There have been numerous studies done on the effects of alcohol on caffeine and vice versa. While some findings suggest that consuming these two substances in amounts too high can cause certain side effects, they also suggest that there is a rather good side to mixing wine with coffee.

As it turns out, adding caffeine to alcohol negates its effects on the body. Those who concede coffee-infused wine are going to be more sober compared to their counterparts who consumed regular wine.

Both Coffee and Wine Bring the Same Level of Nuance

Image source:

Coffee and wine both have many layers to them once you scratch the surface. Wine tasting events are surprisingly similar to coffee tasting events because there is so much range to both coffee and wine. That is partially the reason why wine aficionados are often coffee aficionados as well.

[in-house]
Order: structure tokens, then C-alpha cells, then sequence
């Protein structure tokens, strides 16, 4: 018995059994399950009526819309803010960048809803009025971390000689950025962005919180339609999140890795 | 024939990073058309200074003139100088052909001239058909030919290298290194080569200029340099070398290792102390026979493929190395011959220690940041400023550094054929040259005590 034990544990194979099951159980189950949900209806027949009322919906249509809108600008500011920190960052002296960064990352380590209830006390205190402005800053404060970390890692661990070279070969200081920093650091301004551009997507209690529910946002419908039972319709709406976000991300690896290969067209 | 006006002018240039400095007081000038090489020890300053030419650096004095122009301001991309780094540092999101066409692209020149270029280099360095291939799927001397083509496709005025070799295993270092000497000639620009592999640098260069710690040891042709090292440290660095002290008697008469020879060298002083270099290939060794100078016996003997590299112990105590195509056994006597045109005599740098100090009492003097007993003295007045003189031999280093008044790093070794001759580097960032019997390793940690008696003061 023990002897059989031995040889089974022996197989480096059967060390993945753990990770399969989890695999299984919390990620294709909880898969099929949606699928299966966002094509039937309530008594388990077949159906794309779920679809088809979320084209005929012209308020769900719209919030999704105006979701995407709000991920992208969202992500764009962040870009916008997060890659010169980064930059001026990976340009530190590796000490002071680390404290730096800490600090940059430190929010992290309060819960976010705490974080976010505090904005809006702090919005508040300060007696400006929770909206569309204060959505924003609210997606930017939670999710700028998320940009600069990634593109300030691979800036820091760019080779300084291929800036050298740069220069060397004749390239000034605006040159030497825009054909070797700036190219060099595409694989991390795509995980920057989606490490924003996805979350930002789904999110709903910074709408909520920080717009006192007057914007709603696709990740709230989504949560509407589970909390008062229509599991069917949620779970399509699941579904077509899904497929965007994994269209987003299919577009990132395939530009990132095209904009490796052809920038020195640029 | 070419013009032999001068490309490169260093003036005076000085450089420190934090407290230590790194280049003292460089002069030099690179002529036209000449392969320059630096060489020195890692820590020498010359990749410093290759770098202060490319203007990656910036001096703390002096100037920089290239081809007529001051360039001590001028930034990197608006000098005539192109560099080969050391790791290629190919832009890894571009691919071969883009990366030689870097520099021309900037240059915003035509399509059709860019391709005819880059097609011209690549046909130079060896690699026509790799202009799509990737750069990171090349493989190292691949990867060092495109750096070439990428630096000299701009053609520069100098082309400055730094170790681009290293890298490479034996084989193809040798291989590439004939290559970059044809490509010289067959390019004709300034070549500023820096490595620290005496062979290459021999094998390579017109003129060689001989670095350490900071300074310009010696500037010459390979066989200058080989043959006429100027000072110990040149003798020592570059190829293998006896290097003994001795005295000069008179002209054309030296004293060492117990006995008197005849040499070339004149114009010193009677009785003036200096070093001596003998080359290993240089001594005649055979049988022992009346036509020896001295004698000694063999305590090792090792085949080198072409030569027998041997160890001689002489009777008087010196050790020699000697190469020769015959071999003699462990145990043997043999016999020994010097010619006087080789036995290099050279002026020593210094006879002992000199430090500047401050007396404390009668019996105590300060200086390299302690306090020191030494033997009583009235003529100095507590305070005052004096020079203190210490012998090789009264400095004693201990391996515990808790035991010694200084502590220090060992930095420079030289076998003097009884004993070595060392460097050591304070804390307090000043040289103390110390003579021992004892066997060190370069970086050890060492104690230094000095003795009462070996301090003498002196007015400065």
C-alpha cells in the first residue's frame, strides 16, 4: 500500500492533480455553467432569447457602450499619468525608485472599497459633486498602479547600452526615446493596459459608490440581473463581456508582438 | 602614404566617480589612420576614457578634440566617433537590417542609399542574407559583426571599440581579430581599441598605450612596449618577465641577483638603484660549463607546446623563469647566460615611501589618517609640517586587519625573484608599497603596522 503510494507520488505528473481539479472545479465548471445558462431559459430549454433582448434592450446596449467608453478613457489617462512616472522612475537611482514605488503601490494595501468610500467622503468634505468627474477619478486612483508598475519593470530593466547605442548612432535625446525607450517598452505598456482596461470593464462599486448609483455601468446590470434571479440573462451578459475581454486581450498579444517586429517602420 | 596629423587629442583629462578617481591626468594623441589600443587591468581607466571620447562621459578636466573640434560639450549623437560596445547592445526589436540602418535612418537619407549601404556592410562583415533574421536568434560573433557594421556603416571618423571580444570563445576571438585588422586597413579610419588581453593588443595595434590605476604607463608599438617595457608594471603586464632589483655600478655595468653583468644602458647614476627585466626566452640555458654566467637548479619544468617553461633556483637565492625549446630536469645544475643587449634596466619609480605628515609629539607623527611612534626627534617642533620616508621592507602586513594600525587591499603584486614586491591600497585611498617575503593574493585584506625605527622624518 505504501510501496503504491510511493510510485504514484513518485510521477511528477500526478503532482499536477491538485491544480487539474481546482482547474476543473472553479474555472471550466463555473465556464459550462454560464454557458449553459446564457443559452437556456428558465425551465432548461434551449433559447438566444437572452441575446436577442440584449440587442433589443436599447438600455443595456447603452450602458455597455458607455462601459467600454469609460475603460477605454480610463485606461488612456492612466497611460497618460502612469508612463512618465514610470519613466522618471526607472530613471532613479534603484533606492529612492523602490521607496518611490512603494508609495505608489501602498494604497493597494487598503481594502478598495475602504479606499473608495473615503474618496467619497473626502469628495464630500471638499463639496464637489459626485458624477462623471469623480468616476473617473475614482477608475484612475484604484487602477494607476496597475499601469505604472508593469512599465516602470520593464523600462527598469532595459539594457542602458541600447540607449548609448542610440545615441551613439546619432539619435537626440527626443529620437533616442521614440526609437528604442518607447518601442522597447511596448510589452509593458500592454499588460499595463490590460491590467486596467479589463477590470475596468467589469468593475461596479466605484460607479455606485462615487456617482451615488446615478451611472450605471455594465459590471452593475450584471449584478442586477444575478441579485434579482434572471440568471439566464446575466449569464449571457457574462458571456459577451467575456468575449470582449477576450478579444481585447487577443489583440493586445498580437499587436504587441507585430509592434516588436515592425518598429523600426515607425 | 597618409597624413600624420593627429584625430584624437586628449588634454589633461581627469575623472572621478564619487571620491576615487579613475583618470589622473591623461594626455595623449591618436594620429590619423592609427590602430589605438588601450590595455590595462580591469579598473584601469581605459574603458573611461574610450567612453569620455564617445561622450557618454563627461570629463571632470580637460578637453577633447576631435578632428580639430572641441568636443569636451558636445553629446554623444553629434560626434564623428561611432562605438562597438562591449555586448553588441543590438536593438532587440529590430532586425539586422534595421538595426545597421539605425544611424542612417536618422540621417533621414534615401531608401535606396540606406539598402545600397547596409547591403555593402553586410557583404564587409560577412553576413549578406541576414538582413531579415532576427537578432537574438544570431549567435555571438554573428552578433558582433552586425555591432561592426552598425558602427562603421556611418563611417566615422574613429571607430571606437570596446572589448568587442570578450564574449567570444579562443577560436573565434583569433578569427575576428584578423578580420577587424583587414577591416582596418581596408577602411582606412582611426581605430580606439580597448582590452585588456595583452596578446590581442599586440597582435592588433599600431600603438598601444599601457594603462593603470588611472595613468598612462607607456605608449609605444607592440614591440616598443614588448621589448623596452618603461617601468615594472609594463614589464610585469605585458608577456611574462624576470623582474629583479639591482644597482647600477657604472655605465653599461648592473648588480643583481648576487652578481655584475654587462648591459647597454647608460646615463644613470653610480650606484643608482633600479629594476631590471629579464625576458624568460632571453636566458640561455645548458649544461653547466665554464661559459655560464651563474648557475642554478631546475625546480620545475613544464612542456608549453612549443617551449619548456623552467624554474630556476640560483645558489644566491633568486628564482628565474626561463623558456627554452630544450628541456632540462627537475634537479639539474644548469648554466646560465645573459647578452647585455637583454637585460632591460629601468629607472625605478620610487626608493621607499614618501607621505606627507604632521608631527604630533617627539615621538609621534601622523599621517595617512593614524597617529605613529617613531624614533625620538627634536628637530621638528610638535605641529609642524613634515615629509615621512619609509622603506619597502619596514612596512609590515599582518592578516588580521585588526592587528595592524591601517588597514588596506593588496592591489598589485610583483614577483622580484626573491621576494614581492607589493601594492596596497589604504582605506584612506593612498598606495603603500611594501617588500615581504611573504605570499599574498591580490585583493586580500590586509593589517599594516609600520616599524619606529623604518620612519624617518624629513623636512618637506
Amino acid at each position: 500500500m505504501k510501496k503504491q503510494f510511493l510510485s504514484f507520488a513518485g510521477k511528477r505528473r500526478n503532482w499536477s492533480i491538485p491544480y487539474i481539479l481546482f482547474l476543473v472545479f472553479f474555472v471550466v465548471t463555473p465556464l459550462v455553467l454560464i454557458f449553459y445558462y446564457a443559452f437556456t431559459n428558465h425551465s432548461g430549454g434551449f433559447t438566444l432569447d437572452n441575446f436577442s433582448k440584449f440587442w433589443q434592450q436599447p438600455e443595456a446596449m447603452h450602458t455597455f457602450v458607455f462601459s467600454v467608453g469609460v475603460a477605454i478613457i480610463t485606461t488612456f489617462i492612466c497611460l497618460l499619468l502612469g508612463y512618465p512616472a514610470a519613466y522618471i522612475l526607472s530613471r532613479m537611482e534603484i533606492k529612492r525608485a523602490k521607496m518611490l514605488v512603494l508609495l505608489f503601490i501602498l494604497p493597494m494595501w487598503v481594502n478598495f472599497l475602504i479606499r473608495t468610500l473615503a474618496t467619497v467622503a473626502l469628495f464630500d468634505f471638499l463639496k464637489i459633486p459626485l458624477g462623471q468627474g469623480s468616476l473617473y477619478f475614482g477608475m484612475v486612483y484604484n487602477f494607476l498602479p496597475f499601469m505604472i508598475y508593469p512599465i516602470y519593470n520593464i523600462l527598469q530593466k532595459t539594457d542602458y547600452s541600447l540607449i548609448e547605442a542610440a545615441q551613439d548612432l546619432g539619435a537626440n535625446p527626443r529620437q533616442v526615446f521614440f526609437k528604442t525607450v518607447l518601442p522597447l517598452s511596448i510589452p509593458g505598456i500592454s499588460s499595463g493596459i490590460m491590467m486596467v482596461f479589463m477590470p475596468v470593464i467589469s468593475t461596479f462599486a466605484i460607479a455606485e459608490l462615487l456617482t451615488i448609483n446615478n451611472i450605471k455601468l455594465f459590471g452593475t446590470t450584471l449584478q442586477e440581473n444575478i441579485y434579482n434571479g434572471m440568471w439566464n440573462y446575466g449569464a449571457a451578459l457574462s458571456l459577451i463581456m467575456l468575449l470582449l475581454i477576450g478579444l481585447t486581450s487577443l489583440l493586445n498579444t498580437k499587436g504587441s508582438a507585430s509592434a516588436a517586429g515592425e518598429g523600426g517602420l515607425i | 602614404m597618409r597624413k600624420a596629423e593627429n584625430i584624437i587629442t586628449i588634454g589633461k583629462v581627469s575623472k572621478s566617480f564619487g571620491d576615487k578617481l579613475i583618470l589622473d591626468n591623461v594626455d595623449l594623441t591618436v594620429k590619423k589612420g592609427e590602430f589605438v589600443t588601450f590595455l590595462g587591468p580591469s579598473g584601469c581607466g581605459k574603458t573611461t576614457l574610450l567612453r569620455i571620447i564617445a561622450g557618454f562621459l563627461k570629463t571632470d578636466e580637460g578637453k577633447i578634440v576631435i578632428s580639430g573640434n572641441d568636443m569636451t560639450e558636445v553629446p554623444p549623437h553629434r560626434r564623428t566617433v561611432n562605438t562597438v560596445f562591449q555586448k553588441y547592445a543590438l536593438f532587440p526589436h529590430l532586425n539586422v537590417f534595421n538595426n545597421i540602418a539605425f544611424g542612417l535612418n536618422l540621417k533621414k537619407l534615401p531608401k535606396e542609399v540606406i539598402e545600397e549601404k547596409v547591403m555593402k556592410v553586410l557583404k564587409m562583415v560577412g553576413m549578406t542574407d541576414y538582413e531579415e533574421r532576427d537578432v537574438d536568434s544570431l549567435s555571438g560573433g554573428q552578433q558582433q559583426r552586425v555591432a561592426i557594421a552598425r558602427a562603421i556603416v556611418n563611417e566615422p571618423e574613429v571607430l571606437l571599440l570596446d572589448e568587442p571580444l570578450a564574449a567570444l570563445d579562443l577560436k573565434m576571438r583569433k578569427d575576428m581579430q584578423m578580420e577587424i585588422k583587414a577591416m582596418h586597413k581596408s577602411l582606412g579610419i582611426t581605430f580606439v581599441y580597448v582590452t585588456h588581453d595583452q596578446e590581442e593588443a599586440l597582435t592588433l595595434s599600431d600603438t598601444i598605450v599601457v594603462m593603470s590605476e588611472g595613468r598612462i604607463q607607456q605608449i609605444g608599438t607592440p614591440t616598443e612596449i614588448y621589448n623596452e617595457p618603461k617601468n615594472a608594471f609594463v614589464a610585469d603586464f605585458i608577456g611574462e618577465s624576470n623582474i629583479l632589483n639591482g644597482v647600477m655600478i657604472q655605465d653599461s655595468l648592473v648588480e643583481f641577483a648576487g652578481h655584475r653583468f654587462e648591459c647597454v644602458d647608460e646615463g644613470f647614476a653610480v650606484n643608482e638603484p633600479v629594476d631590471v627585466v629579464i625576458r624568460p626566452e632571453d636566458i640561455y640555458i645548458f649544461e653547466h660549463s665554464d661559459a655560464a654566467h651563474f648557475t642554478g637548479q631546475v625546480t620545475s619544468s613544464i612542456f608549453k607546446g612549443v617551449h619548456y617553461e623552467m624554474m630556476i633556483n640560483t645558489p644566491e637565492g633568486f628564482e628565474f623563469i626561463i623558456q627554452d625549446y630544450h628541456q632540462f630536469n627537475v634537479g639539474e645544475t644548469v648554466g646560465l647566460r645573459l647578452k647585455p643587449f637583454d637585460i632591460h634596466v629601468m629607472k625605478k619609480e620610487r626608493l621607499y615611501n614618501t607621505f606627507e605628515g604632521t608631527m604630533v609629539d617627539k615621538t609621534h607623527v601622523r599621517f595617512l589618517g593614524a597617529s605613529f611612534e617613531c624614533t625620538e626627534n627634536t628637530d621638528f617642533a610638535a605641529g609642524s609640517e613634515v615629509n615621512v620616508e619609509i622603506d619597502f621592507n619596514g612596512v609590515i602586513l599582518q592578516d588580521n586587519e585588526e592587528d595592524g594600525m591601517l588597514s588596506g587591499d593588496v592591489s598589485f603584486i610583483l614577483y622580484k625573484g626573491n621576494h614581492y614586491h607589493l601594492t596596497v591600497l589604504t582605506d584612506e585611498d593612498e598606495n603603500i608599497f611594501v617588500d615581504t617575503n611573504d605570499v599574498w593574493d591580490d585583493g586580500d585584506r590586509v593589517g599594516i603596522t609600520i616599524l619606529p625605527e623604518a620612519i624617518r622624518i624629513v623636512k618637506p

Finding your taste in wine and coffee can be an exciting adventure that takes you all over the globe using nothing but your taste buds.

Moderation is Key

Although both individual drinks bring proven health benefits when consumed alone or together, you definitely want to exercise moderation. Mixing alcohol with caffeine can give you a sense of sobriety that isn’t necessarily real.

It is extremely easy to get a false sense of sobriety if you go overboard with the cocktails described above. Exercise caution and moderation. That way we can all enjoy the little things in life without causing any potential problems down the line.